Thursday, September 09, 2010

Citizens, public interest groups push for safeguards against coal ash pollution

Citizens, public interest groups push for safeguards against coal ash pollution

If the phrase “coal ash” brings to mind no specific image for you, think back to December 2008. That’s when the most massive coal ash spill in U.S. history inundated homes, buried farmland and fouled rivers near a power plant outside of Knoxville, Tennessee. The photos and video of that disaster made plain for all to see the inadequacy of the safeguards that were supposed to protect people and wildlife from coal ash pollution. (Click here to see pictures.)

While the Tennessee spill was the biggest to date, it was not an isolated incident—significant failures of coal ash impoundments have also occurred in Georgia, Kentucky and Pennsylvania in recent years. And it represents only the most obvious way hazardous materials from coal ash contaminate the environment.

In less dramatic fashion, pollutants from coal ash stored at dump sites around the country contaminate the environment on a daily basis as they are carried away to neighboring land by the wind, migrate into groundwater or flow off directly into lakes and streams. Most significant among these are chemicals that can sicken or kill people when they occur in drinking water--arsenic, selenium, lead, mercury, cadmium, etc.

How big a problem is this? Very big. The waste produced by burning coal—primarily at power plants—is second only to household garbage as a component of the American waste stream—131 million tons per year.

Illinois is currently the eighth largest generator of coal ash, but our state enjoys the dubious distinction of having more sites than any other, twelve, where contamination from coal ash has been documented in nearby water. I should add that these twelve sites have been identified through a hit-or-miss process rather than a coordinated effort, so there are likely more to be found. Our state is also home to two ash ponds ranked as “high hazard potential” facilities using criteria developed for the National Dam Safety Program, which means there is potential for dams to fail and unleash coal ash on downstream communities.

According to Traci Barkley, watershed resources scientist with the Champaign-based conservation group, Prairie Rivers Network, the current system of regulating coal ash on a state-by-state basis has enabled polluters to avoid the cost of handling this material as the hazardous waste that it is. She points out there is no statewide requirement to track or monitor where it is generated or where it is disposed of. Further, she adds, if coal ash is disposed of onsite at a power plant or in a coal mine or a quarry, no permit is required and a limited review of threats to water is conducted.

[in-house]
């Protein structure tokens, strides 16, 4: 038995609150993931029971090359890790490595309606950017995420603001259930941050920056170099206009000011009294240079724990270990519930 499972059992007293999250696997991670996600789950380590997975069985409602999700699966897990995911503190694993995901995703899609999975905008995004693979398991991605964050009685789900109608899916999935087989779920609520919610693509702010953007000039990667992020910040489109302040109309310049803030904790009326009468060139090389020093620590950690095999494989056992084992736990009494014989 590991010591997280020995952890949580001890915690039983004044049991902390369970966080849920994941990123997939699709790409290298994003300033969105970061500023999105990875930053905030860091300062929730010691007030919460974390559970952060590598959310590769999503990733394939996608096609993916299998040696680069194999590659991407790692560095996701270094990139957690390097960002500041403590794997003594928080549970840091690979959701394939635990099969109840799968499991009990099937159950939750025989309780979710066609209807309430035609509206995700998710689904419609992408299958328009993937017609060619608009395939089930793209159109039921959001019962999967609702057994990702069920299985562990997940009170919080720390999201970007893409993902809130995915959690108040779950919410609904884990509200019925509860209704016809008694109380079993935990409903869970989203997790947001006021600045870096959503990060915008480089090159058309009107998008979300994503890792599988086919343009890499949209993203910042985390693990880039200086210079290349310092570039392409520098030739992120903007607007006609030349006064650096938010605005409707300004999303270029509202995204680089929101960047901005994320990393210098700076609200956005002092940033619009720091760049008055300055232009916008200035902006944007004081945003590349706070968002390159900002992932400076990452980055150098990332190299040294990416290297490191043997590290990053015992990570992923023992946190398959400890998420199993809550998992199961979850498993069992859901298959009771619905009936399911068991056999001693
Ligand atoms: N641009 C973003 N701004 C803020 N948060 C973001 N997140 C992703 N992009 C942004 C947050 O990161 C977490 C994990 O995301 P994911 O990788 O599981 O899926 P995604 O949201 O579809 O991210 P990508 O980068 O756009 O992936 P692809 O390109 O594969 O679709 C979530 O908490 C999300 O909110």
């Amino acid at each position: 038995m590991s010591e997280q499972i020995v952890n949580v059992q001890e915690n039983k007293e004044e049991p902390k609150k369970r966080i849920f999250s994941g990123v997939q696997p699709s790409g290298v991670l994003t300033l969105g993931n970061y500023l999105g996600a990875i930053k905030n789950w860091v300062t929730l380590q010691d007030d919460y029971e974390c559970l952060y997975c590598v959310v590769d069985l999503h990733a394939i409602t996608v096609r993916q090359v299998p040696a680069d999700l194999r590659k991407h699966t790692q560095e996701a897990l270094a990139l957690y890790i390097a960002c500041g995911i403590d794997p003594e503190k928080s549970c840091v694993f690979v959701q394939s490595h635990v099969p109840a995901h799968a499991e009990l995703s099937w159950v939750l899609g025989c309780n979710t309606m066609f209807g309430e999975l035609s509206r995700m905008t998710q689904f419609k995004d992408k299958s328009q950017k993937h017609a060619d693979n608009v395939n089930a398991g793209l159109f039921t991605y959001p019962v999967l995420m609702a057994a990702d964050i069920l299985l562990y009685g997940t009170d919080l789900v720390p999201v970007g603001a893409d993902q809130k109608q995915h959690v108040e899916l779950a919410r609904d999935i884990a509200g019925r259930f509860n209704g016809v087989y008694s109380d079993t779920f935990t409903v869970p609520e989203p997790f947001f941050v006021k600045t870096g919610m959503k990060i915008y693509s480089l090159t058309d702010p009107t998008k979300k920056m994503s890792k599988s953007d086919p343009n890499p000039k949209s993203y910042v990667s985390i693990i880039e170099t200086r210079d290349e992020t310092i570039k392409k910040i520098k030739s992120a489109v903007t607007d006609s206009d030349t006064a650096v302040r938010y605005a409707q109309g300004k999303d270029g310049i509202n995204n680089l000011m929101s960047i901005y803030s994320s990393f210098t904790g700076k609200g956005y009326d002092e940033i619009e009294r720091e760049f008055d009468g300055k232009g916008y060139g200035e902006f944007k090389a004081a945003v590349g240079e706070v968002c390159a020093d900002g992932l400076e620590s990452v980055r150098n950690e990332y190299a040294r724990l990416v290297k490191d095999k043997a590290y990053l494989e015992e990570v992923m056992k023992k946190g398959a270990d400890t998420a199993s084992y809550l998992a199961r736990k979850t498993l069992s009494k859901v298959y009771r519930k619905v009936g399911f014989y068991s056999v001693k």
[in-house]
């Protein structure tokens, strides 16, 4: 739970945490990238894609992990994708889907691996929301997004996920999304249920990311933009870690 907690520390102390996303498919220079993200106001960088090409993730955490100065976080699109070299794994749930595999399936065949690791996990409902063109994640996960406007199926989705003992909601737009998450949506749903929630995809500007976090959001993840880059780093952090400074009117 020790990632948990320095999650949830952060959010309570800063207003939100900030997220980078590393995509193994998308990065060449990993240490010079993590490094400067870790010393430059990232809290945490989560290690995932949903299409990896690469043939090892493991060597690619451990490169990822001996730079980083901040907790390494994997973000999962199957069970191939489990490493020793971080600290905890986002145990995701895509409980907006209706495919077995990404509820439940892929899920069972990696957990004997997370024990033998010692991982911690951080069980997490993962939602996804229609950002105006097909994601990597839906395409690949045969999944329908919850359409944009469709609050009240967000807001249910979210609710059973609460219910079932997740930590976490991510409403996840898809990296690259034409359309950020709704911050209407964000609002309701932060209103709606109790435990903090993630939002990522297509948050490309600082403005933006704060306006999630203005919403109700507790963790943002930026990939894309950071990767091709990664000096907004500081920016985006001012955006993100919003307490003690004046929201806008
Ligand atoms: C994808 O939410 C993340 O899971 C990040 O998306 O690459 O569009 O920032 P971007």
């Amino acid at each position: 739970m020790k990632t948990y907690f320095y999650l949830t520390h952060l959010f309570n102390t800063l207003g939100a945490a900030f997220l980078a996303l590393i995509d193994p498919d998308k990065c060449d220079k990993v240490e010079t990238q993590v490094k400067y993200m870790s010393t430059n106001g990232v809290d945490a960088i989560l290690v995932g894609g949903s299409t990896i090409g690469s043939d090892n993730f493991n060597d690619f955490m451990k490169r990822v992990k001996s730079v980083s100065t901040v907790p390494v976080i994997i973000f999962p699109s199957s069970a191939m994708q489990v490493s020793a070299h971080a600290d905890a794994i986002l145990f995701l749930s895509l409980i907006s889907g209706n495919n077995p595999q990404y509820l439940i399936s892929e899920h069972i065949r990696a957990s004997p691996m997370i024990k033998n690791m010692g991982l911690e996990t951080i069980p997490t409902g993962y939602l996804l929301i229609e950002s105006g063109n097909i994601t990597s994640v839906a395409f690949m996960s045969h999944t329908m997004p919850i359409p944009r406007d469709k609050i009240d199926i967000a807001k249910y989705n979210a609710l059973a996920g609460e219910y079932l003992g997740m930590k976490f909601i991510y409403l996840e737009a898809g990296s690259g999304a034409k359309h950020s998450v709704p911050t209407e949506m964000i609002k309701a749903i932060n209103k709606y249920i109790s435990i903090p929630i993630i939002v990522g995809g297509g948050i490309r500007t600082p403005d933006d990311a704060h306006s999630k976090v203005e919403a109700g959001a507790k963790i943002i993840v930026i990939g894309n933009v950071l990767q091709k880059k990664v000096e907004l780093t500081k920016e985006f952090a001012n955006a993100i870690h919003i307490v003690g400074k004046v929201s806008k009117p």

Change is in the offing, though.

After years of effort from citizens and public interest groups to document and publicize the threats posed by coal ash pollution, the U.S. EPA is poised to adopt one of two new policy options. One of these, which is backed by the coal and electric utility lobbies, would essentially allow for a continuation of the current system. The other, which has been promoted in Illinois by a coalition including Prairie Rivers Network, the Sierra Club and Earthjustice, would effectively regulate coal ash as hazardous waste, with the associated safeguards for storage, handling, transport and disposal.

There are two ways to let U.S. EPA know where you stand on this question. One is to join citizens from all over the Midwest to speak out at a public hearing that will be conducted on Thursday, September 16, at the Hilton Chicago, 720 South Michigan Avenue. If you are in the Champaign-Urbana area you can arrange for carpooling to the hearing by contacting Traci Barkley ( or 344-2371). You can guarantee yourself time to speak there by pre-registering at The other is to submit written comments to EPA Administrator Lisa Jackson through Sierra Club at